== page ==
SPA-tlight: Pamela Saunders

This season, U.S. SQUASH has introduced the Squash Professionals Affiliate Program (SPA). With this program, U.S. SQUASH will offer personal liability insurance coverage to qualified squash professionals for coaching, access to a pre-screened, preferred network of health insurance providers, financial incentives for membership based on the number of members per court, discounted sanctioning fees, use of U.S. SQUASH for online entry offering discounts for players, waived sanctioning fees for U.S. SQUASH League and Ladder programs, free admission to the U.S. SQUASH Professional Development Conference (formerly “Coaching Conference”), the opportunity to sell U.S. SQUASH merchandise and co-brand in pro shops, and access to the U.S. SQUASH “Job Network” and “Professional Practices,” an online collection of best practices for coaches and pros, and regional professional mentoring, and support and advocacy for professional development at clubs.

Pam Saunders 12.6Squash Magazine, as part of a monthly feature, will talk to a member of the program and get their take on the state of squash in the US. Pamela Saunders, currently the Assistant Men’s and Women’s Squash coach at Yale University talked about her development and the future of squash in the US.

Where did you get you initial exposure to squash?
My dad and brother brought me to the squash courts at the Nomads Club in Zimbabwe when I was eight years old. Reg Palterman, (father of future Trinity teammate Kim Palterman) ran a program there. I started playing once a week, with about 30 other kids, for two hours. Shortly after, I entered a U10 and actually won. Granted, I was the only player in the division! I also entered the U12 and did fairly well and was encouraged to enter squad training, which meant playing twice a week. I began winning tournaments and was selected to represent Zimbabwe in test matches against Zambia and South Africa.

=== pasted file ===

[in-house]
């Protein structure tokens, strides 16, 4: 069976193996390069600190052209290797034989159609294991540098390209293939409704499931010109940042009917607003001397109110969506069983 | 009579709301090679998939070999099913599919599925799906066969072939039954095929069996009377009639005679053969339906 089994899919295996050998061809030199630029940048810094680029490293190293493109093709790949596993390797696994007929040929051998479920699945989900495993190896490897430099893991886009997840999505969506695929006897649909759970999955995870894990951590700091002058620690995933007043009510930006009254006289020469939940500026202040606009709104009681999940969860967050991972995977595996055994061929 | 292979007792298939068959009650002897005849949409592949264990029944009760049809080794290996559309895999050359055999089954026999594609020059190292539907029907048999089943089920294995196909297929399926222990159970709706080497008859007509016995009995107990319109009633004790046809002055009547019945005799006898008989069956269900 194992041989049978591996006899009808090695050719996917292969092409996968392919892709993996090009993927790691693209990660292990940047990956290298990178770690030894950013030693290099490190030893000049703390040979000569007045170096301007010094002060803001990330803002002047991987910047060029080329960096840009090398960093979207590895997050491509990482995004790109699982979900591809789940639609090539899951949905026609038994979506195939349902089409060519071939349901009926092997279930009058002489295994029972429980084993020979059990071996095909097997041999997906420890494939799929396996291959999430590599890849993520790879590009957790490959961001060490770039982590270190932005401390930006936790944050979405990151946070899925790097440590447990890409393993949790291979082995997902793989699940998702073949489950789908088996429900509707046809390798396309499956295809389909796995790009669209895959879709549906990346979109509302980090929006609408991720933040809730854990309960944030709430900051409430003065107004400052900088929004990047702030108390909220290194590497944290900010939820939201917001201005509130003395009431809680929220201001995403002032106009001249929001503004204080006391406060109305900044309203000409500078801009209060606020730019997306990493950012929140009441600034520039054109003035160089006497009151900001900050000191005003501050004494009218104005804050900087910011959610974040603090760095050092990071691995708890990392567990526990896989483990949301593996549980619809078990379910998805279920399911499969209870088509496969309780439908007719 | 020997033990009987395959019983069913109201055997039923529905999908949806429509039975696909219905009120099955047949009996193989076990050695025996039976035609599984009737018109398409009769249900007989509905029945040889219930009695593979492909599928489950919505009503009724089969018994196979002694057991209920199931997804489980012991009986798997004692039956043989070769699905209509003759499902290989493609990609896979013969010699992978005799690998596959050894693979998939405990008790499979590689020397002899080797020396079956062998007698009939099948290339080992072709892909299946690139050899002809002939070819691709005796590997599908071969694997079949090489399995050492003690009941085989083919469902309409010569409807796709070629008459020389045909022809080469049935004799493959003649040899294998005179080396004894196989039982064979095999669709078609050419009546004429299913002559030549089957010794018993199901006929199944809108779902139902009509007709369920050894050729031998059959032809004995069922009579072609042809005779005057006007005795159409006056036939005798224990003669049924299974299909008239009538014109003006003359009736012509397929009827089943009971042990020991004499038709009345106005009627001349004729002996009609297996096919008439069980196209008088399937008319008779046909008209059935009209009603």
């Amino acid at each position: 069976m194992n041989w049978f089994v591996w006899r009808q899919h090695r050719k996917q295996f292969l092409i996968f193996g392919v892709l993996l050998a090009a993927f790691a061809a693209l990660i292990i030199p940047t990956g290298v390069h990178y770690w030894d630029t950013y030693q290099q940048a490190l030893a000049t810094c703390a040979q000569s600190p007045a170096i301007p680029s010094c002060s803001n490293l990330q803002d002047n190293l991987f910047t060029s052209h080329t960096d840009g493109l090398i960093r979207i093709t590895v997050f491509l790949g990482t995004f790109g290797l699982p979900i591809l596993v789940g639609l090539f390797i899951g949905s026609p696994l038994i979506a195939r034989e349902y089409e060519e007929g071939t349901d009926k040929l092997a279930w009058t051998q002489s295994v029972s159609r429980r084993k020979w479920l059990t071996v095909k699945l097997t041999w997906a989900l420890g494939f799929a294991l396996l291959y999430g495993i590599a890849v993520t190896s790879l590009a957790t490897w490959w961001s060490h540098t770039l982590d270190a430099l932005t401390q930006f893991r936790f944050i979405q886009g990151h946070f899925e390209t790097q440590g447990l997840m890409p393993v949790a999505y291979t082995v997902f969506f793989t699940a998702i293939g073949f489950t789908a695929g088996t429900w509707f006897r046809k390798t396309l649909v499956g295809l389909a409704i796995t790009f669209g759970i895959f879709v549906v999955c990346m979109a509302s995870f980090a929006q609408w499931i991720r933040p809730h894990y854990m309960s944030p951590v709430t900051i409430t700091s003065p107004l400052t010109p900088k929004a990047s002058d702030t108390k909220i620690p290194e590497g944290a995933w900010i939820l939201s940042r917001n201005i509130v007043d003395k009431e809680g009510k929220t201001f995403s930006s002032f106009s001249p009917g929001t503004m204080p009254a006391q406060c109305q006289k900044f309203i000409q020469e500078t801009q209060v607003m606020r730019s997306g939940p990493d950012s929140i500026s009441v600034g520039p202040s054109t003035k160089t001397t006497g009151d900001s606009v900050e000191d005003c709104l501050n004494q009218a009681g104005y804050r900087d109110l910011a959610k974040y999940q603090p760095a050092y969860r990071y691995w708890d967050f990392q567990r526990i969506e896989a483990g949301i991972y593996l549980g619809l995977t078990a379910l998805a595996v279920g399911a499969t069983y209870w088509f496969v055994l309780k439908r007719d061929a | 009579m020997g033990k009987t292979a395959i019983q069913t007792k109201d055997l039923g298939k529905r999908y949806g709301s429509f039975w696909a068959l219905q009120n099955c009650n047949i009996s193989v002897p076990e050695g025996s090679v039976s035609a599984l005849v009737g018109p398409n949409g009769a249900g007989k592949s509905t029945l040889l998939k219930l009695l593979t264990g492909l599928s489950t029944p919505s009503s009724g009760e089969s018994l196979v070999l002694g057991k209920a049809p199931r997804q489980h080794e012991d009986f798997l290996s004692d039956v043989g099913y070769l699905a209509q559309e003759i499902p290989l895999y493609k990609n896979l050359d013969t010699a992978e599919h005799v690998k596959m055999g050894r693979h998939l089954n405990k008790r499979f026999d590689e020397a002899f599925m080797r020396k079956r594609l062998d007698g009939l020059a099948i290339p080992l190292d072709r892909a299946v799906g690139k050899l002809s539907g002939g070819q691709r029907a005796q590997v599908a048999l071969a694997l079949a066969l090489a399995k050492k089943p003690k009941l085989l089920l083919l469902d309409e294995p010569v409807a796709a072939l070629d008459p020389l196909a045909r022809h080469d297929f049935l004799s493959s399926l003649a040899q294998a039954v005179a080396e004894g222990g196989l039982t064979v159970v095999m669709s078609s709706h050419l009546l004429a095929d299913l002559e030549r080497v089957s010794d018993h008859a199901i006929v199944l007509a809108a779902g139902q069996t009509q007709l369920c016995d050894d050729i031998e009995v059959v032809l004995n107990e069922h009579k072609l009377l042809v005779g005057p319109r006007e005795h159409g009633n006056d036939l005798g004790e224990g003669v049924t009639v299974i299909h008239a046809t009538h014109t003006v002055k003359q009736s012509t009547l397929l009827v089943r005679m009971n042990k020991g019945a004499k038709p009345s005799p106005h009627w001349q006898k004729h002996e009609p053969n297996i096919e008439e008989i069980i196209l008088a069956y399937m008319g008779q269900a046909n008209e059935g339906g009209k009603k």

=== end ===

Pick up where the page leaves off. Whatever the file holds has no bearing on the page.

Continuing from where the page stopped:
When did you first start teaching the game?
When I was 13 I helped run a program at the Eaglesvale School in Zimbabwe. I found I enjoyed coaching and felt I could make a difference in kids lives. I was lucky enough to matriculate at Trinity College in Hartford (CT), where I played from 2000-2004. I helped run the Trinity Squash club after graduation, before landing the head coaching position at Mt. Holyoke College in Massachusetts.

What do you see as the biggest difference in coaching college kids in the US as opposed to coaching in Zimbabwe?
Players back in Zimbabwe are more motivated to succeed in squash because they see it as a way to get out of the country. The level of commitment is much higher there. There is much more opportunity here for kids growing up, more courts, more coaches, so they (US players) tend to be a bit more complacent.

Why are you a part of SPA?
I think it is wonderful that U.S. SQUASH has created this umbrella for coaches to work under. I think it will really help grow the game in the states. The proposed club professional tourney will be a great way for players like me, who have a hard time keeping our own games fine-tuned, to compete against others in the same boat.

What pros would you say were most influential in your growth?
Graham Prior, my coach in Zimbabwe had a huge impact on my game. Wendy Bartlett, by recruiting me to play at Trinity clearly had the biggest effect on my life, while Robert Lingashi raised the level of my game to new heights my final year at Trinity. Currently, Dave Talbott (Yale head coach) and Demer Holleran are two coaches I look up to. Dave is all about growing the game and he sees the importance of balancing hard work, academics and fun for the kids at Yale. Demer is a role model for all women squash players, as she has worked so hard to get where she is as both a player and a business woman